James Madison Papers

To James Madison from Thomas Appleton, 4 February 1804 (Abstract)

§ From Thomas Appleton

4 February 1804, Leghorn. Encloses a copy of a letter received “this morning” from Livingston at Paris1 in reply to Appleton’s information of the loss of the Philadelphia. Livingston “has availed himself of the friendly dispositions of the first consul, to give instructions to his Commissary at Tripoli relative to the American prisoners.” Presumes that Preble is still at Syracuse; therefore, “considering how various and tempestuous Are the Winds at this season of the year,” has forwarded the dispatch by land at less expense and with greater certainty of its reaching Preble “in a specified time.” “I have employed a Special Courier who departs in the Course of the day.” Observes that in a similar case, when the bey of Tripoli threatened the U.S. with war, “I pr⟨e⟩vailed on the french minister then residing here, and with whom I was united in the strictest intimacy, to write the french Commissary near that regency to use his Utmost influence, that hostilities might be suspended until the intention of the President of the UStates Should be Known.” Talleyrand approved this measure and letters were directed to Cathcart, “but the extreme haste in which that gentleman took his departure, rendered ineffectual a step calculated to have produced the happiest effects; Considering it was the mediation of a power which had impressed with terror every regency of Barbary.”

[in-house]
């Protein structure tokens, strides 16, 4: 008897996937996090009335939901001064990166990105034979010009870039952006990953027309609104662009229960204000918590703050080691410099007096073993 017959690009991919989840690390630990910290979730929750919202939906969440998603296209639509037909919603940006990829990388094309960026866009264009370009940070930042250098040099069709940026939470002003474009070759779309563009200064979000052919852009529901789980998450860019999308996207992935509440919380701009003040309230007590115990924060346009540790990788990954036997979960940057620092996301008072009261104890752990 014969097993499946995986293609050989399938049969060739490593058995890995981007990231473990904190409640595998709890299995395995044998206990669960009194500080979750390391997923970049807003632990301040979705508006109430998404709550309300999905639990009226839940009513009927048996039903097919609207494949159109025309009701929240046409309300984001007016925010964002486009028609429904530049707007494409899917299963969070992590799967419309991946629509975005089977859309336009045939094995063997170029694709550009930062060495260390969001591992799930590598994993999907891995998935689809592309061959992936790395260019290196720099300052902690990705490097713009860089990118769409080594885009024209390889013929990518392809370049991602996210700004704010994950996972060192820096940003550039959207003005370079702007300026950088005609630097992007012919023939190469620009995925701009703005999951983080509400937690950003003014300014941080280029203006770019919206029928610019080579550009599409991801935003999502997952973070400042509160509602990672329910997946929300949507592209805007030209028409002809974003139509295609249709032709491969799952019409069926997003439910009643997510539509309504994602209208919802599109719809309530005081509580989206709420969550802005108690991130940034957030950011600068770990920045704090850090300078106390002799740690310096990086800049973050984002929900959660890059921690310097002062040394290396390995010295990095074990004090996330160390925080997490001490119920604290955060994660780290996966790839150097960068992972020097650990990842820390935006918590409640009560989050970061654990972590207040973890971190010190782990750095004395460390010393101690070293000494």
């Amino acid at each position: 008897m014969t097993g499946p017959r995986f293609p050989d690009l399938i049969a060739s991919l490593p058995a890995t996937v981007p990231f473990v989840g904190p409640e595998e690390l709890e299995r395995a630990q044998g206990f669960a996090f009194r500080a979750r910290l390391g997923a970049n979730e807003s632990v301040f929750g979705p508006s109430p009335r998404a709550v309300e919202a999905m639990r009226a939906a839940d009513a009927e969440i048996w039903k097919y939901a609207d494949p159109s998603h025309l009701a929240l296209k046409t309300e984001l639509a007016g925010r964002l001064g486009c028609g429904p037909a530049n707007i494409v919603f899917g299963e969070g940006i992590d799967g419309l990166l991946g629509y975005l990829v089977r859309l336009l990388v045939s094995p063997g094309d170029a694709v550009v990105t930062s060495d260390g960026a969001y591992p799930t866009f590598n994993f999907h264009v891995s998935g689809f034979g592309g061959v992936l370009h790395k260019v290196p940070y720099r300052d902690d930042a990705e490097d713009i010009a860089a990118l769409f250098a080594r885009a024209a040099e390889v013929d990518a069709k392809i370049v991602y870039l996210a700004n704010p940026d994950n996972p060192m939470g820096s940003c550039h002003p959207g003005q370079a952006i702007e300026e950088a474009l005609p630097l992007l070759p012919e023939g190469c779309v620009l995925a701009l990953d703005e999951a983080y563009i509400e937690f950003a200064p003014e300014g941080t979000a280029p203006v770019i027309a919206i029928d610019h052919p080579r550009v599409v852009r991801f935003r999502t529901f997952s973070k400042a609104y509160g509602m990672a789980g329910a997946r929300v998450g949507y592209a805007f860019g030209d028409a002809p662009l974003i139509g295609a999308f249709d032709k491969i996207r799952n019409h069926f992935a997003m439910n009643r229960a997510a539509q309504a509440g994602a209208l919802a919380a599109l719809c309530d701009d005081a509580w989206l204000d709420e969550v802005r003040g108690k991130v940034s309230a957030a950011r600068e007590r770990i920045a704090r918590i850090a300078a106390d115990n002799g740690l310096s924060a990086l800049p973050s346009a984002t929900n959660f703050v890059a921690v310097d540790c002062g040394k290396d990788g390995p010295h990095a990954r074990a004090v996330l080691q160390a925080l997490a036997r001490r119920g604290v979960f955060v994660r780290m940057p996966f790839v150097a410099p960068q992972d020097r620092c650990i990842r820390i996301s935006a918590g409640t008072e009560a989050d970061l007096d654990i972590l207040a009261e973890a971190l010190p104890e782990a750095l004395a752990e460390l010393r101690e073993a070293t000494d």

“Contrary Winds having detained the Ship, you will receive by this conveyance from Me three seperate letters—in the first is contained several for the President, and the second incloses the Vouchers of my Accounts against the government for disbursements in the years 1802 and 1803.”

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